Direct Fuel Injection: The Good, The Bad, And The Walnut Shells

Posted on: 29 May 2015

Have you recently purchased a BMW with direct fuel injection? Are you wondering what the benefits of such a system are, and if there are any disadvantages to it? If so, read on for everything you need to know about this latest fuel-feeding technology.

The Faster Fuel Feed Of Direct Fuel Injection

A conventional fuel injection engine sprays gasoline into your vehicle's combustion chamber at a rate of approximately 50 - 100 psi. Conventional fuel injection systems are a step up from fuel systems that rely on carburetors to control the flow of gasoline to the engine.

Some luxury car manufacturers have taken things a step farther, though. They've created systems that spray gasoline into vehicle combustion chambers at several times the velocity of traditional fuel injection systems. This high-powered fuel spray system is called direct injection and it has several benefits and a few disadvantages.

Better MPG And More Power

Direct fuel injection systems offer more complete fuel combustion, thus enabling the driver to get more miles per gallon of fuel and more vehicle power. How much less gas will you use and how much more power will you have? You can expect to use about 20 percent less fuel and have 10 percent more power than if you drove a vehicle that was powered by a traditional fuel-injected engine.

You can also expect to leave less of a thermal footprint on the world, considering direct fuel injection systems emit fewer carbon emissions than both carburetor-fed and traditional fuel injection systems. 

Of course, this is all contingent on your engine functioning properly.

When Direct Fuel Injection Goes Bad

Because of the high-powered rate that fuel is sprayed into the combustion chamber of your car, the airflow within the chamber can be disrupted. When this happens, your fuel will burn unevenly. When your fuel burns unevenly, bits of carbon are left behind as a combustion byproduct.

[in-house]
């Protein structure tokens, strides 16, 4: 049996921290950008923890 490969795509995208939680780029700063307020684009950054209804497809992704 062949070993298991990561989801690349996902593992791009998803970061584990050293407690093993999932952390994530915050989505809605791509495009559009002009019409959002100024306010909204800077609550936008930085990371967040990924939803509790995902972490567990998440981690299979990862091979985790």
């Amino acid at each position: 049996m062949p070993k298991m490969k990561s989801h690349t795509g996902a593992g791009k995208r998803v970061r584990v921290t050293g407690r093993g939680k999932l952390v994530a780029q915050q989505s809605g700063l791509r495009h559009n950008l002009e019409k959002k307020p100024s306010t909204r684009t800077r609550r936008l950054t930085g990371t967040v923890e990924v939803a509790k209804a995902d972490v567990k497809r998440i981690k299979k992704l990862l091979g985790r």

In direct fuel injection motors, the intake valve actually enters into the combustion chamber to deliver air and fuel. When it does, any combustion byproducts that happen to be in the chamber stick to your intake valve and build up on it. This carbon buildup is bad news. It prohibits the amount of fuel that can actually get to your engine, making your vehicle sluggish and in some instances, stopping your vehicle dead in its tracks.

In traditional fuel injection systems, the slower release of the gasoline from the intake valve allows the gasoline to linger long enough on the valve to clean these carbon deposits. In direct fuel injection systems, the fuel rushes forth with such force, that it never even touches these carbon deposits.

Cleaning The Carbon Buildup

If your vehicle develops carbon buildup on its intake valve, you have a few options for taking care of it. You can take your vehicle to a mechanic and ask them to replace your valve, or you can pull the valve out of your vehicle and get to work on scrubbing it with a carbon dissolving solution (available at most local hardware stores).

A third option, devised by BMW, is to have a mechanic blast the carbon buildup off of your intake valves with walnut shells. While it's a peculiar solution, finely crushed walnut shells have proven effective for cleaning carbon buildup without being so abrasive as to damage your intake valve.

Direct fuel injection systems offer drivers more power and fuel efficiency than ever before, yet, there are a few drawbacks to the design. If your new BMW becomes sluggish or bogged down, visit a BMW auto repair shop and ask them to inspect your intake valve for carbon buildup.